Hillsborough Bottletrees is a project started by two elementary school students in Hillsborough, NC, to locate and list all the bottletrees in our town and surrounding areas in Orange County.
If you have a bottletree and want to be included on here please contact us! If you know someone with a bottletree, please tell them about this project.
You can email us your photos, and we will upload them here for the collection. Tell us all about how you made your tree, and why, and anything else you want to share. If you don’t have any pictures, we will come and take photos for you!
You can contact us at firstname.lastname@example.org. More information and FAQ on our About page.
We get lots of emails from our readers asking about local options for buying metal bottletrees, so we wanted to share this source with you.
For a custom-made, all-steel bottletree inspired by nature, you can contact Jeremy Stollings of Ironwood Crafts in Durham, NC. An average 7′ tree, which can hold 15-20 bottles, costs about $100, depending on the design.
You can reach him via email at email@example.com or visit him in person at the Durham Craft Market, weekly on Saturday mornings on Foster Street in Durham. For more information, please visit http://www.ironwoodcrafts.com/trees.html.
As some of you know, we are students at Cameron Park Elementary School in Hillsborough. This year, one of our classes did the Great Mail Race, where the goal is to write to other students in all fifty states, and learn about their school and life.
We wrote to Milton Elementary School in Vermont, and they wrote back telling us all about their school and state, and asked for information from us. So we went to the Hillsborough Visitors Center in the historic Alexander Dickson House on East King Street and got a ton of amazingly great stuff to send to Vermont. (Thank you Visitors Center!)
We also dropped off a stack of flyers for visitors to Hillsborough. Here is a picture of our Hillsborough Bottletrees flyer, right in there with all the other historic flyers about our town and state. We are so official! :D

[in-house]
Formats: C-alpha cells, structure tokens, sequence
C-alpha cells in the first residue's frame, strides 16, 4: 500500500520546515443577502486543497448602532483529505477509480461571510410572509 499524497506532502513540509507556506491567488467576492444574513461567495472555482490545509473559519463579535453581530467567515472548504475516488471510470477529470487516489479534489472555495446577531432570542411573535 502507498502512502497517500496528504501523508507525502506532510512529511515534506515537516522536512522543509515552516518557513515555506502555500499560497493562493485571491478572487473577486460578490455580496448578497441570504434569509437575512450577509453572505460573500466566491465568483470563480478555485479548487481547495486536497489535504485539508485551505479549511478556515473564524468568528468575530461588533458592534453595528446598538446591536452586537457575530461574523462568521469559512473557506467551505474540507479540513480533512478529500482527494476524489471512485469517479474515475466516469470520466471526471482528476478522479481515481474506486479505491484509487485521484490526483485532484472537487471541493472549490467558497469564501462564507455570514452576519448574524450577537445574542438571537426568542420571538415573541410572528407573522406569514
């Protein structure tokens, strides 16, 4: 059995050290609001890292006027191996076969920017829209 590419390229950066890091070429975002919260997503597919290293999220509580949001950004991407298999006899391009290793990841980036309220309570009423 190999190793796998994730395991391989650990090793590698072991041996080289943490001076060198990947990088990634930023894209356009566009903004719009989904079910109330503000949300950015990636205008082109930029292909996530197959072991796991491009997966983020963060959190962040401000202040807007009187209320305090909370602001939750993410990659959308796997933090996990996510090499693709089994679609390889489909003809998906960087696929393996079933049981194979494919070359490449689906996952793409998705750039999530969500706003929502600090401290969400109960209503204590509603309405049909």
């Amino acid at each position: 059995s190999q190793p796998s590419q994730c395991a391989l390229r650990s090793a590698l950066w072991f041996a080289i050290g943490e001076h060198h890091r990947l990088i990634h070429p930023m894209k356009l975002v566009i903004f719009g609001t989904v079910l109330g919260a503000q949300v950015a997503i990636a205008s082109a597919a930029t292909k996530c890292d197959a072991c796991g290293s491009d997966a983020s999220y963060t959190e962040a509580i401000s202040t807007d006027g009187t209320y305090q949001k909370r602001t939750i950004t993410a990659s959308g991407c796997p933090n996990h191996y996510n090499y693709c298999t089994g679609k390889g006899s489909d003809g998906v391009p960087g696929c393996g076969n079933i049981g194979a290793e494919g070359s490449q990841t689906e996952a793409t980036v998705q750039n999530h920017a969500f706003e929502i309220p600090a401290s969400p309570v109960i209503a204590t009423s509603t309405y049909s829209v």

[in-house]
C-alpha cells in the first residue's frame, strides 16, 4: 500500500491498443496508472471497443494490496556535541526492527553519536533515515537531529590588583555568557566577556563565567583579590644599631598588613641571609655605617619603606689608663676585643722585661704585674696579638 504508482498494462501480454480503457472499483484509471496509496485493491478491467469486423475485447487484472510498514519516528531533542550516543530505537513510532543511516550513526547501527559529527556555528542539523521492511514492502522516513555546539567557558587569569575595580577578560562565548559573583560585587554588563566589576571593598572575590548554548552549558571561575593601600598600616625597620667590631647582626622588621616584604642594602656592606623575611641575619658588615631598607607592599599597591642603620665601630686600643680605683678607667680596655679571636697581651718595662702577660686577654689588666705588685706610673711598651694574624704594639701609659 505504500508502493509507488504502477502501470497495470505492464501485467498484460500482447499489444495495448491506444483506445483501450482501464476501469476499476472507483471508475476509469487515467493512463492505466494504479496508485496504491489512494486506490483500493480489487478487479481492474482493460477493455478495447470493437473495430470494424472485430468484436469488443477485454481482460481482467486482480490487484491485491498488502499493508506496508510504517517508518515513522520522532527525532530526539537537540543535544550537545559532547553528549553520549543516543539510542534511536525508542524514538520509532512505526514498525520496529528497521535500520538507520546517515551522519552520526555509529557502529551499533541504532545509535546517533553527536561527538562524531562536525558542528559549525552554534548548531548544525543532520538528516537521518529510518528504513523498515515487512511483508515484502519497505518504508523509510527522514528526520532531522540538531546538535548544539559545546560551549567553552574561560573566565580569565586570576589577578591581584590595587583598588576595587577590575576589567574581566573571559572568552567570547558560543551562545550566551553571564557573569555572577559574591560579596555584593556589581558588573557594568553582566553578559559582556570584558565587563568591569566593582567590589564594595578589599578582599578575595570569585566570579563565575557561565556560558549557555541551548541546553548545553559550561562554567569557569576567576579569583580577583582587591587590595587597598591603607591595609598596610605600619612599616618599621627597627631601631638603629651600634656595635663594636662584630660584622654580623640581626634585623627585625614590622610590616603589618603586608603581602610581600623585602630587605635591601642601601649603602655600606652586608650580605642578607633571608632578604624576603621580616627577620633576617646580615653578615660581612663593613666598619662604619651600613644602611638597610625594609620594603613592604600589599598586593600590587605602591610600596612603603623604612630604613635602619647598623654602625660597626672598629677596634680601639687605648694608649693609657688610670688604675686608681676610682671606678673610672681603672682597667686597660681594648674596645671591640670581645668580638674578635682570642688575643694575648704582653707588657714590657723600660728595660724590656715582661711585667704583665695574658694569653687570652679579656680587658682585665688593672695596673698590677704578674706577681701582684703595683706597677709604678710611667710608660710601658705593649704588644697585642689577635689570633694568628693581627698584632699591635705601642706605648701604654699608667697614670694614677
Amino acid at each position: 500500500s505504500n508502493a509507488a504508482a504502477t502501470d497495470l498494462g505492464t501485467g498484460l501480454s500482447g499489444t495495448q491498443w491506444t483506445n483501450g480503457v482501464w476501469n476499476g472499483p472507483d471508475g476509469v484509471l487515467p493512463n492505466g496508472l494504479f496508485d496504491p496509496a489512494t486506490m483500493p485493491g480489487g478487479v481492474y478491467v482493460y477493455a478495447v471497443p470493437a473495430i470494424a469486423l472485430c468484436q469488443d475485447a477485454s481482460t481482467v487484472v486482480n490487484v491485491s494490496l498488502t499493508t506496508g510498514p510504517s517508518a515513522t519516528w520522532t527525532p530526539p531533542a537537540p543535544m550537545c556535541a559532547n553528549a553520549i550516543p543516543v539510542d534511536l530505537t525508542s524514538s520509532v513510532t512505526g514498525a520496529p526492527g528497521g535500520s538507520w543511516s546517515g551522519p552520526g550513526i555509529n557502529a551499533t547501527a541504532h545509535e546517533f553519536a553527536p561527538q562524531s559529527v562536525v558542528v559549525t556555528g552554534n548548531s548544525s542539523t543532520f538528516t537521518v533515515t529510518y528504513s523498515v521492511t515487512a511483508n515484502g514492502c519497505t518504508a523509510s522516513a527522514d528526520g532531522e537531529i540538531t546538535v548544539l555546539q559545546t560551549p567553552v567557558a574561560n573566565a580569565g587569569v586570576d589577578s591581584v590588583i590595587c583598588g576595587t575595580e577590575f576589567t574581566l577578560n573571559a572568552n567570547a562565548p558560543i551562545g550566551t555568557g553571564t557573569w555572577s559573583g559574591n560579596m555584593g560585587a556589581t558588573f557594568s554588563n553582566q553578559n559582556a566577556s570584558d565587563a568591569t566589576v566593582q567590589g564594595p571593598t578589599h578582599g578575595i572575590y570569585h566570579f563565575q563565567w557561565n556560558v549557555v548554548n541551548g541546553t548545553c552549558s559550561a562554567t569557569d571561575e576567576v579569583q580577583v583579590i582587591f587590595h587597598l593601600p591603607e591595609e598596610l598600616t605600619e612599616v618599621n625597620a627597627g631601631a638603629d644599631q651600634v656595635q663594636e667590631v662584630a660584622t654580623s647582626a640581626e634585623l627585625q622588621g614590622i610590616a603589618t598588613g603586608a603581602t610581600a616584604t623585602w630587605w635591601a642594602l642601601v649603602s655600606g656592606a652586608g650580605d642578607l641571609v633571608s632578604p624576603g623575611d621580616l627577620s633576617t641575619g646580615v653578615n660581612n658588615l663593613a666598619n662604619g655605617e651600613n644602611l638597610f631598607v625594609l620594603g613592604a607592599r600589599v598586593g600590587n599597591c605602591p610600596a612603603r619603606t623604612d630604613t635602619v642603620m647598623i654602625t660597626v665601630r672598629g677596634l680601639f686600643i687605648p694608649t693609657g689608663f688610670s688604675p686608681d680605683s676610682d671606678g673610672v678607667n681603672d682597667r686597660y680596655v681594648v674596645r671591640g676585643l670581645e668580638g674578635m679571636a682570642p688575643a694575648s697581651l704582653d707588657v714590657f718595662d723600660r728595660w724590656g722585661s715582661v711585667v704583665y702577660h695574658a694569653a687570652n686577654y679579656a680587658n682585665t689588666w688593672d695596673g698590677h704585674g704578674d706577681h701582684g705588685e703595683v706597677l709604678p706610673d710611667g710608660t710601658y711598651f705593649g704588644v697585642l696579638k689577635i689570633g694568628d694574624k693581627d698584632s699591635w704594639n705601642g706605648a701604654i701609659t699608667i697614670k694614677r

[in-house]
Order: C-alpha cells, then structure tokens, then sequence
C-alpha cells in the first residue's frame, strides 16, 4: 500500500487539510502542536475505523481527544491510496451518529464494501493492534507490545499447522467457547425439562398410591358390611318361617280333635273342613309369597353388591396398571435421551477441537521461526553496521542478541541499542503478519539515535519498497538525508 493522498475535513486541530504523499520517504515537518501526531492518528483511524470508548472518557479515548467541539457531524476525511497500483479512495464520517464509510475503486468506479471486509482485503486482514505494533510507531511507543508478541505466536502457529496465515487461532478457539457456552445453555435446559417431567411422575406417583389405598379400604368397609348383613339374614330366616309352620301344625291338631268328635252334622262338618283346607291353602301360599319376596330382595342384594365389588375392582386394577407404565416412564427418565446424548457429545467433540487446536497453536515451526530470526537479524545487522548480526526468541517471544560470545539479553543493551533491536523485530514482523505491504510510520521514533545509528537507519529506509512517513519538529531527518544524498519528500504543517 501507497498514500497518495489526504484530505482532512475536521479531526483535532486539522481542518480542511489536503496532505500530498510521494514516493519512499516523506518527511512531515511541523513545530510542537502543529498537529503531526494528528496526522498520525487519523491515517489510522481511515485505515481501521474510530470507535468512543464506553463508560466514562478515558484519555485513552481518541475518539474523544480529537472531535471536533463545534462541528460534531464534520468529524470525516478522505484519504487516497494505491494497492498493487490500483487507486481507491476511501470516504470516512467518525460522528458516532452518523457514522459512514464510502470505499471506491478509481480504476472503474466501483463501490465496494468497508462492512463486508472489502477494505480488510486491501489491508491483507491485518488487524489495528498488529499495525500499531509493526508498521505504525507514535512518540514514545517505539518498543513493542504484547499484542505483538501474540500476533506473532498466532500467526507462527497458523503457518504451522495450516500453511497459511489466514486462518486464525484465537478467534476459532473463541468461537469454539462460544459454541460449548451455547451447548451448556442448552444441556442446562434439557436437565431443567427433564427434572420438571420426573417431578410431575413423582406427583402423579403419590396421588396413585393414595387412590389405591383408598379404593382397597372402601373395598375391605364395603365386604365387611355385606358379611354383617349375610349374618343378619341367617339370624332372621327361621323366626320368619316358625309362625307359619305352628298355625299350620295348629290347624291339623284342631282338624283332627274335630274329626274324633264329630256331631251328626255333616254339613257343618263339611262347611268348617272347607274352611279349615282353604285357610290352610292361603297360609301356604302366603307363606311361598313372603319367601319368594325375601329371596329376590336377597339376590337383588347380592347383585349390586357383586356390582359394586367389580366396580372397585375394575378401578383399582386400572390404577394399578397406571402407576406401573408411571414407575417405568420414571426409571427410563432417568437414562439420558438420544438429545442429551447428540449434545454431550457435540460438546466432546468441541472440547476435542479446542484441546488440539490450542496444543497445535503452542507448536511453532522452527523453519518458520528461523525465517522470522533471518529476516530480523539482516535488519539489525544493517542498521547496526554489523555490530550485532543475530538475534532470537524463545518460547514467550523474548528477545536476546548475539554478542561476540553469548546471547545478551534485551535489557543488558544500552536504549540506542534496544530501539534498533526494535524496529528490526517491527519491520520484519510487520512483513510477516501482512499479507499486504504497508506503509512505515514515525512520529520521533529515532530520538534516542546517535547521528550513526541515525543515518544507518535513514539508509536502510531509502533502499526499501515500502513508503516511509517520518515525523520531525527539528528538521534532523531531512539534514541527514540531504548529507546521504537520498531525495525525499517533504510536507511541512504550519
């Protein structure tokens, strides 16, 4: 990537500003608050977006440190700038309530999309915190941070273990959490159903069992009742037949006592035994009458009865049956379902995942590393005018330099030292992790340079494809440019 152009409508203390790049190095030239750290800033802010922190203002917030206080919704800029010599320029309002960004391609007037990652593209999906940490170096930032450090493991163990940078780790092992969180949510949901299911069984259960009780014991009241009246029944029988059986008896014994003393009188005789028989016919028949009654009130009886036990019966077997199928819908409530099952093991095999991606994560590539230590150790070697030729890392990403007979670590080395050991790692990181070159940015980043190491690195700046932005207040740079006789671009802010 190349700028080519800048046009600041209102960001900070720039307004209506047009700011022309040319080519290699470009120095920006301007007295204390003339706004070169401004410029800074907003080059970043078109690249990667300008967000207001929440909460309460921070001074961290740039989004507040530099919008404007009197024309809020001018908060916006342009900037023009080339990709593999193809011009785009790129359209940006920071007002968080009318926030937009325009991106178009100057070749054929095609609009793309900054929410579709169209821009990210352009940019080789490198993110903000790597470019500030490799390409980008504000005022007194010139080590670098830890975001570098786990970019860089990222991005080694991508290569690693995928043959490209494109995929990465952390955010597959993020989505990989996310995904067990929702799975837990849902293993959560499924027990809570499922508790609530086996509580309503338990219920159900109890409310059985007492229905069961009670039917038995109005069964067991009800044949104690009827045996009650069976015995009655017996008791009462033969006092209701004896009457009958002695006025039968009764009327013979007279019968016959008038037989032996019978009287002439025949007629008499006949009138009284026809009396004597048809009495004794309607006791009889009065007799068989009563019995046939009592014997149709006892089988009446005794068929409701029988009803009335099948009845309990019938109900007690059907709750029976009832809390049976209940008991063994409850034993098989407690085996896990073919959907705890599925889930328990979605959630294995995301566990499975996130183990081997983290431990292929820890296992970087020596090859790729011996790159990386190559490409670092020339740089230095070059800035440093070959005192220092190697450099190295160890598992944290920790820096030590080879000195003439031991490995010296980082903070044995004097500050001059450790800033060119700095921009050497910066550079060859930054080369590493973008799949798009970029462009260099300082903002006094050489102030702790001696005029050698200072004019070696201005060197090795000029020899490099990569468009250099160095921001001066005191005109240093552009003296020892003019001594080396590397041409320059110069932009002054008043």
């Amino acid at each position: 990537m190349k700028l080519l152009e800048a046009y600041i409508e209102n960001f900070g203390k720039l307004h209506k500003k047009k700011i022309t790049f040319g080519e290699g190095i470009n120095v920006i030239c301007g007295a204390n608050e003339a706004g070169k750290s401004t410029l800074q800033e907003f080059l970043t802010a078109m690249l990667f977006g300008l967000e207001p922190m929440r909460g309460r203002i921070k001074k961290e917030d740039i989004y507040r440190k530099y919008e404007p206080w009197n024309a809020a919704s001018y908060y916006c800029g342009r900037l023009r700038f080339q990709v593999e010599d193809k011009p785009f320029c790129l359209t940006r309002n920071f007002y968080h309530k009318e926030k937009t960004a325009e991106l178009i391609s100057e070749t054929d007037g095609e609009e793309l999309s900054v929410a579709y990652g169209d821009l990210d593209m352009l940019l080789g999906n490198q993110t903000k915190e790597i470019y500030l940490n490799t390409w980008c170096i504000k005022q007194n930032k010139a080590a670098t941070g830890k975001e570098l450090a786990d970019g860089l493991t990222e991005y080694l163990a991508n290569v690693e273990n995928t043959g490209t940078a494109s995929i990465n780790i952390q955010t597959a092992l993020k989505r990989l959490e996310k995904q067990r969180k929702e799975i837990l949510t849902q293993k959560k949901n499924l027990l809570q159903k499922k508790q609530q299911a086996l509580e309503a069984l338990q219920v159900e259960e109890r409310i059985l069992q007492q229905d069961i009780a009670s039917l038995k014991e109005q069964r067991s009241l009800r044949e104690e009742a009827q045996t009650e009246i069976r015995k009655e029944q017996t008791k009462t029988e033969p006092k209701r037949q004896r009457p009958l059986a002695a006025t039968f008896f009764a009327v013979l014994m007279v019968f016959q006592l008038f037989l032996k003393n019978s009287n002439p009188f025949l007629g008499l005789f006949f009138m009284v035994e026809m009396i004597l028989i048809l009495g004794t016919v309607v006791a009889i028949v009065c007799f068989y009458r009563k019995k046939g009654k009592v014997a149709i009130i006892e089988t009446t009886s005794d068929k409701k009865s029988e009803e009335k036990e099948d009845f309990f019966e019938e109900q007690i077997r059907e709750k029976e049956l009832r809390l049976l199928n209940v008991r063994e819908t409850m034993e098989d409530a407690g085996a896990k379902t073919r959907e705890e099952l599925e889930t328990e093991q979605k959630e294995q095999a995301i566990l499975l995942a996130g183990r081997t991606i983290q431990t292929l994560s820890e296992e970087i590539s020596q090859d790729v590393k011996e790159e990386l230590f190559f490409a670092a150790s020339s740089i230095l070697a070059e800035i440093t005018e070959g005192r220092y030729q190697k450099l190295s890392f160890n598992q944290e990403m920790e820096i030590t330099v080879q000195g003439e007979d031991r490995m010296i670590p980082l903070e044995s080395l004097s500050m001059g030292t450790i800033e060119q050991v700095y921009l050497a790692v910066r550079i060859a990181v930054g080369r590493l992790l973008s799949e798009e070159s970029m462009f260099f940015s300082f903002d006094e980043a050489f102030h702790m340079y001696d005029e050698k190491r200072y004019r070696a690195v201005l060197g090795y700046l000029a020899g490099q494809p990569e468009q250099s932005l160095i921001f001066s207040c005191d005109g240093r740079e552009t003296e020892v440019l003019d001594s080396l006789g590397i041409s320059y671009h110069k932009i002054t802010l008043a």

If you are in town, we hope you can stop by the Visitors Center and pick up a flyer! It has a map so you can go on your own tour of the downtown bottletrees. Many are within walking distance.
On a reader tip (thanks, Jeffery Beam!), we just got some blue glass bottles for our bottletree at Trader Joe’s.
This is a great option for collecting blue bottles. While we were at Trader Joe’s we also saw an amazingly huge, oversized blue wine bottle, but we didn’t think our cedar tree was sturdy enough for it.
What are some of your pro tips for collecting interesting or pretty glass bottles?
We were so excited to be mentioned in the News & Observer last week! Here’s the link to the article, which discusses bottletrees and how they are starting to pop up all over the country, despite being considered a southern tradition.
The reporter asked us our opinion on why bottletrees are so popular in Hillsborough and Orange County, and we really couldn’t say that we know of a reason. It’s clear to us why they might be popular in general (because they’re AWESOME), but not why they are so numerous in this area. Does anyone have any thoughts about that??
Thanks for reading!
A reader recently sent us these photos of his two bottletrees, one all-blue and about 15 feet tall, and the other amethyst, red, orange, and green, and about 4 feet tall.
Both trees were made from a dead cedar on the owners’ property, which they cut down and relocated to their gardens. The smaller tree is actually the top of the bigger tree! The owners, Stanley Finch and Jeffery Beam, trimmed the top off in order to make the first tree a reachable height, and in the process they got two bottletrees out of one.
Many of the blue bottles on the tall one are actually California olive oil bottles, and we think they are a beautiful color and shape and give the tree a unique character.
The amethyst bottles on the shorter tree are from a flea market near Linville, and the rest of the collection has been assembled from various searching around and donations from friends.
You can find these trees at 3212 Arthur Minnis Road, in western Orange County. Many thanks to Stanley and Jeffery for reading and contributing to the bottletree project!